It only cost us 4d to post a letter and 1/6d to get into the cheap seats at the cinema and a ticket for a pop concert at the Guildhall was about 5/-. To buy a daily local paper it cost 4d for the Evening News or if you wanted the weekly publication the Hampshire Telegraph that was also 4d an issue. We were still in the hey day of coach excursions and I recently came across an advertisement from Southdown Motor Services promoting day trips to Warwick Castle and Coventry for 25/6d and Bournemouth for 11/6d.
Looking back at these products and prices I fear I am getting to sound rather like my grandmother did, but then she always added ‘but those were the days’, I now know exactly how she felt.
You remembered all the Solent Road School Masters and Mistresses except one. I wonder if it was because she was so awfully terrifying that you blanked it out for the sake of your sanity. What about Miss Moore............she used to take the 11 + class and was an absolute tyrant. She scared people into passing the 11+. I think she probably had the highest pass rate in the iniquitous history of the system that caused so much grief to hundreds of thousands of kids of that era. The 11+ shaped your whole future and if you were a bit off on the day of the test......tough. There was no real redress. My own wife Carol was one of those that failed the 11+..She is extremely bright and can do "killer" Sudokus of stated required 2 hours 30 minute duration in less than half an hour.......they take me days and I got distinctions in A level maths.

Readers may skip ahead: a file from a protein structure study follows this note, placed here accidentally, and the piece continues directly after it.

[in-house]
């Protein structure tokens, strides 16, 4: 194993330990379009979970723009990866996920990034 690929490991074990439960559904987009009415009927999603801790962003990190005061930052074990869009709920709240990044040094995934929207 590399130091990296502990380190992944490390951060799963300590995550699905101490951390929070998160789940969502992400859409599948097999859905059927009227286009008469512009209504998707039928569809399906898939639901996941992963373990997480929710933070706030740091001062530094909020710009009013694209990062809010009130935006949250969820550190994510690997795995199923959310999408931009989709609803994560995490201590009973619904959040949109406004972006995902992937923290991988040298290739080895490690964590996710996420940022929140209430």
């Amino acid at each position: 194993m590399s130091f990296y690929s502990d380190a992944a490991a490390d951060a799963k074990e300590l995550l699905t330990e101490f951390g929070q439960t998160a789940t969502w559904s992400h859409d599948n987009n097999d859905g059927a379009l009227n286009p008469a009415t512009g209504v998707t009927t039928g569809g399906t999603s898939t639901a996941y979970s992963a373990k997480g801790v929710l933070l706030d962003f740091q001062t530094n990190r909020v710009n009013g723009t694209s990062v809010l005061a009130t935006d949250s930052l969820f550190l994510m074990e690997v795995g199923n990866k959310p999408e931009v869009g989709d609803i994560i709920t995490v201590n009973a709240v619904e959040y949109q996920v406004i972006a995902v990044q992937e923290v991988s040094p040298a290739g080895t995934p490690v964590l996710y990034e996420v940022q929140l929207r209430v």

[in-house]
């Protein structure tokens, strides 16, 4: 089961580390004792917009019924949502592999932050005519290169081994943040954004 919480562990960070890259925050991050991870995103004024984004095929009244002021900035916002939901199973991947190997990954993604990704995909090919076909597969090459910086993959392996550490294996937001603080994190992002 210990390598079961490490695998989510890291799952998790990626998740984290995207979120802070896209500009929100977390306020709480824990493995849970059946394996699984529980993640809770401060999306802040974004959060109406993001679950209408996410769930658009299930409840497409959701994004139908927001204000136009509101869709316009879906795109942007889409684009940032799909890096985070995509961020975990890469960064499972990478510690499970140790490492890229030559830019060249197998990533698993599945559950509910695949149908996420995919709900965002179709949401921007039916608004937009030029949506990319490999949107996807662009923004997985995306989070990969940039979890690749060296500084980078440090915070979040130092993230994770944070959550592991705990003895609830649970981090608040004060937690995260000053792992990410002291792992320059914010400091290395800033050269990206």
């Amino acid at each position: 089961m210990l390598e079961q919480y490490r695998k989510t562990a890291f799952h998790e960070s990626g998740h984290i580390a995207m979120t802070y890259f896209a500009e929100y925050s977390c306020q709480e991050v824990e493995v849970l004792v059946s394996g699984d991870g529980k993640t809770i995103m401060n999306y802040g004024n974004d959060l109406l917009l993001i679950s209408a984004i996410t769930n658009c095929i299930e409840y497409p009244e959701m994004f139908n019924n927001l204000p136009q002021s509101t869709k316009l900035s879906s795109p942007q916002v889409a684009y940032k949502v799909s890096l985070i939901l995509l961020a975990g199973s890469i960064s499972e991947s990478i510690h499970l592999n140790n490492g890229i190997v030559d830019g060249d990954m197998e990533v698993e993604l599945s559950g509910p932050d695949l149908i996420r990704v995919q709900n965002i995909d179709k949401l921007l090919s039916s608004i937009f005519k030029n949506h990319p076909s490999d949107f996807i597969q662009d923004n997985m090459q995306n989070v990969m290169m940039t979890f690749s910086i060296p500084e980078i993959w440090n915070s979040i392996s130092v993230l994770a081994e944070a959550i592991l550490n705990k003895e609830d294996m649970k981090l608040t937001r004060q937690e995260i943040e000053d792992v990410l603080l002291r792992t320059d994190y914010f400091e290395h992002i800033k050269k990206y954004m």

Back to Miss Moore....a lady who wore lacy shirts and a grey hair bun. She would cane at the drop of a hat. She made us learn our tables up to 16 times tables. She would stand us all on our chairs and strut around the class firing 5 X 13, 6 X 9 etc into your face. If you got it right you sat down. If not you stayed stnding on your chair, Eventually there was always one last quivering wreck who was faced with a wrath filled Miss Moore firing ridiculously difficult requests into their face. Some of the unlucky remainders of this treatment are probably still suffering nightmares to this day. I remember we used to write with red painted wooden pens, the nibs of which were removable for cleaning. We took them home on Fridays for such cleaning and brought them back on Mondays. I remember an occasion when Jon Caple forgot to bring his nib. He was too frightened to tell Miss Moore that he tried to write with a milk straw. Miss Moore caught him of course...........not surprising as after a few minutes there was ink everywhere.........he was dragged by his hair to the front of the class. What followed would today be on Sky News.